WUSTL

Breaking down stress: 10 foods that help bust stress

By Diane Toroian Keaggy

 

This is the second in a series of stories looking at stress. Next up: How meditation, breathing and exercise can reduce stress. To read other articles in the series, visit here.

Yes, our prehistoric ancestors had to fend off saber-toothed cats and gigantic hyenas. But did they ever have to take an organic chemistry final or host the in-laws for the holidays? Now that’s stress.

Nutritionist Connie Diekman’s stress-busting menu ideas

Breakfast:

  • Oatmeal, fruit and yogurt
  • Egg whites and cheese on a bagel, piece of fresh fruit
Snack
  • Cup of soup with a whole grain roll
  • Cup of whole grain cereal tossed into low-fat yogurt
  • Fresh veggies with hummus
Lunch
  • Spinach salad topped with beans, craisins, sunflower seeds and tuna
  • Whole wheat pasta tossed with broccoli, spinach, mushrooms, beans and marinara or pesto
Dinner
  • Whole wheat tortilla topped with beans, veggies and some guacamole
  • Brown rice, veggie and chicken stir-fry
Late night
  • Cup of hot chocolate with a graham cracker or a crisp rice cereal bar
  • Cup of steamed milk with some popcorn

And what we eat can either help our bodies fight stress -- or hurt the effort, said Connie Diekman, director of university nutrition at Washington University in St. Louis.

“Some foods appear to soothe us; others fight the inflammation that comes with stress,” Diekman said. “Stress eating, however, can be a problem this time of year. During stressful periods, there is the mental response of ‘I need to do something.’ And that ‘something,’ for some of us, is eating as much as we can as fast as we can. We have learned. ‘If I eat, I can avoid’ or ‘I can energize.’ The problem is, of course, once people do it, they realize it didn’t help.”

Diekman encourages WUSTL students to eat a healthy meal every three to four hours to maintain healthy blood-sugar levels. She also reminds students to get their rest.

“Lack of sleep is a huge trigger for inflammation as well as overeating,” Diekman said. “If you don’t get a minimum of five hours a night, there is a higher probability you will overeat.”

Here, Diekman offers 10 foods to help fight stress during the holidays.

1) Whole grains

 
Diekman said whole grains, such as oatmeal, whole-grain breakfast cereal and breads offer a range of stress-busting benefits.

“They help you feel full longer, require chewing, which releases anxiety, and maintain blood sugar levels,” said Diekman. “Starting the day with oatmeal is one way to fuel the body, warm the core and provide nutrients that keep the body strong.”

Whole grains also boast serotonin, which is known for its calming effect.

2) Hot tea

 
Studies show tea’s plant compounds help us relax. But so does its warmth, Diekman said.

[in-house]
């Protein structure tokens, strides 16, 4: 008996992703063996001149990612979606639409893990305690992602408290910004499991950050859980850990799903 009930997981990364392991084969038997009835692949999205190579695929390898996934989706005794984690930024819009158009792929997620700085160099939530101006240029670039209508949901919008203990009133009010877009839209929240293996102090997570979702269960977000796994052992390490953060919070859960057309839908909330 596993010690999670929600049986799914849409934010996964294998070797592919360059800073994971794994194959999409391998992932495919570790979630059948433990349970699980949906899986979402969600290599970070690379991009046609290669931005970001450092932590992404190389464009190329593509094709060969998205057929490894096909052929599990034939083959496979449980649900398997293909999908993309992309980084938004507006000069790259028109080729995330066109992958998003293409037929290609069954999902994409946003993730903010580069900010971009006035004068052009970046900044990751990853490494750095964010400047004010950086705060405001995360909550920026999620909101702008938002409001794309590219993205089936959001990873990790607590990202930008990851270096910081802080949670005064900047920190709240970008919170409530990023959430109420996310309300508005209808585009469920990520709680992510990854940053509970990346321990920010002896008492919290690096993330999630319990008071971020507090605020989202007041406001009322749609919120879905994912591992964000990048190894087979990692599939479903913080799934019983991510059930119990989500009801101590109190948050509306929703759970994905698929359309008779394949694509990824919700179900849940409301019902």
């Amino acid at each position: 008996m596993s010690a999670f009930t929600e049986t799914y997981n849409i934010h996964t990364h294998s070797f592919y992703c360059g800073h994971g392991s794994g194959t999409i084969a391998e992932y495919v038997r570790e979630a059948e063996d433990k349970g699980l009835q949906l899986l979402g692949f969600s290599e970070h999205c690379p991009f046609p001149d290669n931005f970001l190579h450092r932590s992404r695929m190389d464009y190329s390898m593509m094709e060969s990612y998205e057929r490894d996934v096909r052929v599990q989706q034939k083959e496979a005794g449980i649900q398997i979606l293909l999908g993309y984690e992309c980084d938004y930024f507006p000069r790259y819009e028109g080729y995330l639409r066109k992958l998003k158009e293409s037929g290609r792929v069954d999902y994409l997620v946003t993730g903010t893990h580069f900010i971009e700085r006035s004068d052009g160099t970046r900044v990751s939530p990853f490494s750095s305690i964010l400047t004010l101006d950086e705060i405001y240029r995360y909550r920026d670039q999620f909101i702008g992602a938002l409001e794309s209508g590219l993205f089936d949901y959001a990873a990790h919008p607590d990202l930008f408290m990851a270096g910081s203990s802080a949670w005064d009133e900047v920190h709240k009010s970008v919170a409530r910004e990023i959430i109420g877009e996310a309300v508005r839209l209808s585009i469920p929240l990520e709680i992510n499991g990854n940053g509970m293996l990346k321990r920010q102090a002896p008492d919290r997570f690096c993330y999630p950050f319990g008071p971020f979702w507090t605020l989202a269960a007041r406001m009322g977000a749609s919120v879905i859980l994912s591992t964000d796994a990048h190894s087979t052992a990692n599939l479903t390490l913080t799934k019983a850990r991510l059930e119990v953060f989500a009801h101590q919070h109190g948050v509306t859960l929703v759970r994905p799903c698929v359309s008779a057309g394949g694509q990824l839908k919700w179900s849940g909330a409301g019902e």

“When we drink something cold, it causes the body to raise its core temperature; the opposite happens when we drink something really hot. But warm drinks appear to be calming to the body,” Diekman said.

3) Nuts

 
Nuts, especially walnuts, almonds and pistachios, contain healthful fats, which can help the body fight stress-induced inflammation. Unfortunately, the unhealthy fats found in comfort foods such as french fries and bacon don’t have the same benefits.

“A high-fat meal can put you to sleep,” Diekman said.

4) Vitamin C-rich foods

 
Foods loaded with Vitamin C help fight inflammation and keep the immune system strong.

“Research shows foods with flavonoids help our bodies fight stress. What the research does not show, though, is that they prevent stress,” Diekman said. “So it’s important for people to realize this isn’t about finding a capsule that has their flavonoids. It’s about getting these whole foods that keep the immune system functioning on a normal keel. So grab some oranges, blueberries, strawberries or even some spinach.”

5) Dark chocolate

 
Dark chocolate, the healthiest variety of chocolate, both increases serotonin and reduces cortisol, the inflammation-inducing hormone triggered by stress.

“Just remember to choose portions wisely,” Diekman said.

6) Oily fish

 
Oily fish can block and, in some cases, counteract stress biomarkers, Diekman said.

“Oily fish like tuna, salmon and sardines are rich in omega-3 fatty acids, which help fight inflammation, a common result of stress, and they have a good variety of vitamins that keep the body strong,” said Diekman. “And oily fish also seems to enhance the brain’s functioning power.”

7) Warm milk

 
Like a cup of hot tea, warm milk is soothing. Milk also boasts tryptophan, a key ingredient in making serotonin.

“The milk sugars, like all carbohydrates, act on serotonin in the brain,” Diekman said. “Enjoy the milk with a graham cracker or another complex carbohydrate to get more glucose.”

8) Vegetables

 
Diekman said stress-eaters should stock a fridge full of crunchy veggies. Just the act of chewing vegetables like carrots and celery may relieve tension.

“Raw vegetables generate lots of crunch, which is an aid to alleviating anxiety and prevents jaw clenching,” Diekman said.

9) Water

 
Think you can only get dehydrated in the summer? Think again.

“You may not be sweating in the winter, but you are still losing fluids from the surface of the skin. That’s why your skin gets so dry,” said Diekman. “Hydration is essential to fighting stress since fluids keep fuel circulating in the body and the right balance of the electrolytes helps muscles and nerves perform their best.”

10) Avocados

 
Super-food avocados are loaded with potassium, which can lower blood pressure.

“They can help keep the balance in muscle activity and fluid balance,” Diekman said. “In general, plant foods are just packed with compounds beyond the vitamins and minerals that play a huge role in the overall health of the body.”

MEDIA CONTACTS
Diane Toroian Keaggy
Director, Campus Life News
314-935-7298 (o); 314-974-4238 (c)
diane.keaggy@wustl.edu